Mysterious ‘Floating Hills’ Of Pluto Revealed In New NASA Images

Pluto just keeps getting weirder.

NASA released new images last week of what the space agency described as “floating hills,” essentially massive icebergs drifting in a sea of frozen nitrogen.

These hills, which can be several miles across, are located in the middle of the Sputnik Planum, or the icy plains of the planet’s heart-shaped region:

The region is home to glaciers as well as clusters of these frozen hills, which NASA said could be fragments of water ice from the nearby uplands.

“Because water ice is less dense than nitrogen-dominated ice, scientists believe these water ice hills are floating in a sea of frozen nitrogen and move over time like icebergs in Earth’s Arctic Ocean,” NASA said in a news release.

“When the hills enter the cellular terrain of central Sputnik Planum, they become subject to the convective motions of the nitrogen ice, and are pushed to the edges of the cells, where the hills cluster in groups reaching up to 12 miles (20 kilometers) across,” the space agency said.

One especially large cluster covering a distance of about 37 miles by 22 miles appear to be icy hills that were “beached” in shallow nitrogen. The area was nicknamed the Challenger Colles in honor of the space shuttle Challenger, which exploded shortly after liftoff on Jan. 28, 1986:

NASA said the photo was taken by the Multispectral Visible Imaging Camera instrument aboard New Horizons from a distance of 9,950 miles on July 14, 2015, shortly before the spacecraft’s closest approach to the planet.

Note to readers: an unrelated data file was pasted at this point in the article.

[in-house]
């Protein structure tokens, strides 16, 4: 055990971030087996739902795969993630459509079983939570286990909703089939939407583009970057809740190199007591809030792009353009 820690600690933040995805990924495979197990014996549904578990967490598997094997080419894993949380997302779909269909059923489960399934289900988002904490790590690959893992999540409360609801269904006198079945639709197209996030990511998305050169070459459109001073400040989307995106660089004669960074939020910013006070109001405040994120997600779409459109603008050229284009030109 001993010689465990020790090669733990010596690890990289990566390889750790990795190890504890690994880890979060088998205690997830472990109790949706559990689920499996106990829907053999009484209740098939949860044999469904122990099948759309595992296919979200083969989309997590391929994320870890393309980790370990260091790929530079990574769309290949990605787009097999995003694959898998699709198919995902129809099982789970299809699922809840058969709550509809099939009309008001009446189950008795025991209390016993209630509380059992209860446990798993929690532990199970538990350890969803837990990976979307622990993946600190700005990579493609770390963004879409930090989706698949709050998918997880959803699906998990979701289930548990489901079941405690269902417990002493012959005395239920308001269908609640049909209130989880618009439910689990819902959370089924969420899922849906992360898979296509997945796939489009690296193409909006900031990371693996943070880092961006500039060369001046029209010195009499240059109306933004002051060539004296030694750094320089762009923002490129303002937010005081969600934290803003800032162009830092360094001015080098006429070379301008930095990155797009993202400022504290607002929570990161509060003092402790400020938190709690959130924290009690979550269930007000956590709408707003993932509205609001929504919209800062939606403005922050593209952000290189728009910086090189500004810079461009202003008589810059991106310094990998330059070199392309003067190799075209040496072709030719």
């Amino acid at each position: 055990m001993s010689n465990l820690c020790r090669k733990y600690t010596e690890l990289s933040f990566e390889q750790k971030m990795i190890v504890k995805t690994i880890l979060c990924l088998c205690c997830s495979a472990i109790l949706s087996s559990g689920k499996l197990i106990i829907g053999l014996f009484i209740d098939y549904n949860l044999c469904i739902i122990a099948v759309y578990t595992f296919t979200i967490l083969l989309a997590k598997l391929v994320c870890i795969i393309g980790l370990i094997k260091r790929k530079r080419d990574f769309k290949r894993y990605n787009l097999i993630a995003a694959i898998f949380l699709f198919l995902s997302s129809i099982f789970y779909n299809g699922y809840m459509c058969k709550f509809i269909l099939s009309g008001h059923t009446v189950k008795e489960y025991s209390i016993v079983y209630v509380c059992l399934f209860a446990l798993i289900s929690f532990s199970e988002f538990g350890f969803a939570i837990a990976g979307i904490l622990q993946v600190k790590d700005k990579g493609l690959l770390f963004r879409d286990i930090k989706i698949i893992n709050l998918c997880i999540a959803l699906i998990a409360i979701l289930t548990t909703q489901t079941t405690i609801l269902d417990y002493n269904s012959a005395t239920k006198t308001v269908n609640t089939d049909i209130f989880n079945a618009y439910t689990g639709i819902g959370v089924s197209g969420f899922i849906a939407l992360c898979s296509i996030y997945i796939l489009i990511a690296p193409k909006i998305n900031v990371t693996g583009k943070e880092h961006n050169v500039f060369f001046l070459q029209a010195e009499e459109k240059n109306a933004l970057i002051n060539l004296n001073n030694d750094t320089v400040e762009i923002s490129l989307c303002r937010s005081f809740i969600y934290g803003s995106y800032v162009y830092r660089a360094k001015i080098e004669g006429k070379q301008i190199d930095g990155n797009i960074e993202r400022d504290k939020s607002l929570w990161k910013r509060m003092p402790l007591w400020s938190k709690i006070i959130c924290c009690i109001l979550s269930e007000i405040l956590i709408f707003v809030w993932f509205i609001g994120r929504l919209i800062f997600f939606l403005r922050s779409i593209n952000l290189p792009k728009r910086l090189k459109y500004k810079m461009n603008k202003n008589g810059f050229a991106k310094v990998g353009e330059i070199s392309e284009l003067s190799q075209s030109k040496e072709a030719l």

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10 Essential Accessories for the Drone Traveler

The latest in the Drones and Small Unmanned Aerial Systems Special Series, in which Kike profiles interesting information, research and thoughts on using drones, UAVs and remotely piloted vehicles for journalism and photography.

As the sUAV industry keeps on growing, drones are becoming ubiquitous tools for photographers, journalists, travelers and explorers. The following is a list of essential items every drone pilot should have.

National Geographic Creative photographer Kike Calvo testing some gear in Madrid for his book So You Want to Create Maps Using Drones. Photo © Nano Calvo

1. Remote Control Wind Protection: Allows you to operate your remote control in cold and windy environments, making it possible to fly in difficult weather conditions. It will also help to avoid the rapid discharge of the battery.

2. Portable Solar Recharging Kit: You can directly charge your smartphone in about an hour. It comes with a USB Power Pack to charge AA and AAA rechargeable NiMH batteries. Full charge will allow you to recharge your phone 1-3 times per charge. It also works with iPads and other tablets.

SOLAR KIT

3. Personal GPS Tracker: Track your drone via web or smartphone app anywhere GSM 2G cellular reception exits. Highly accurate current location and one year of history. First year is free, and then a low fee is charge after the 12-month period included is over. Besides tracking your drone, you can add a luggage tracker to your list. It allows you to check to see what city your luggage is in and help find it in case it gets lost.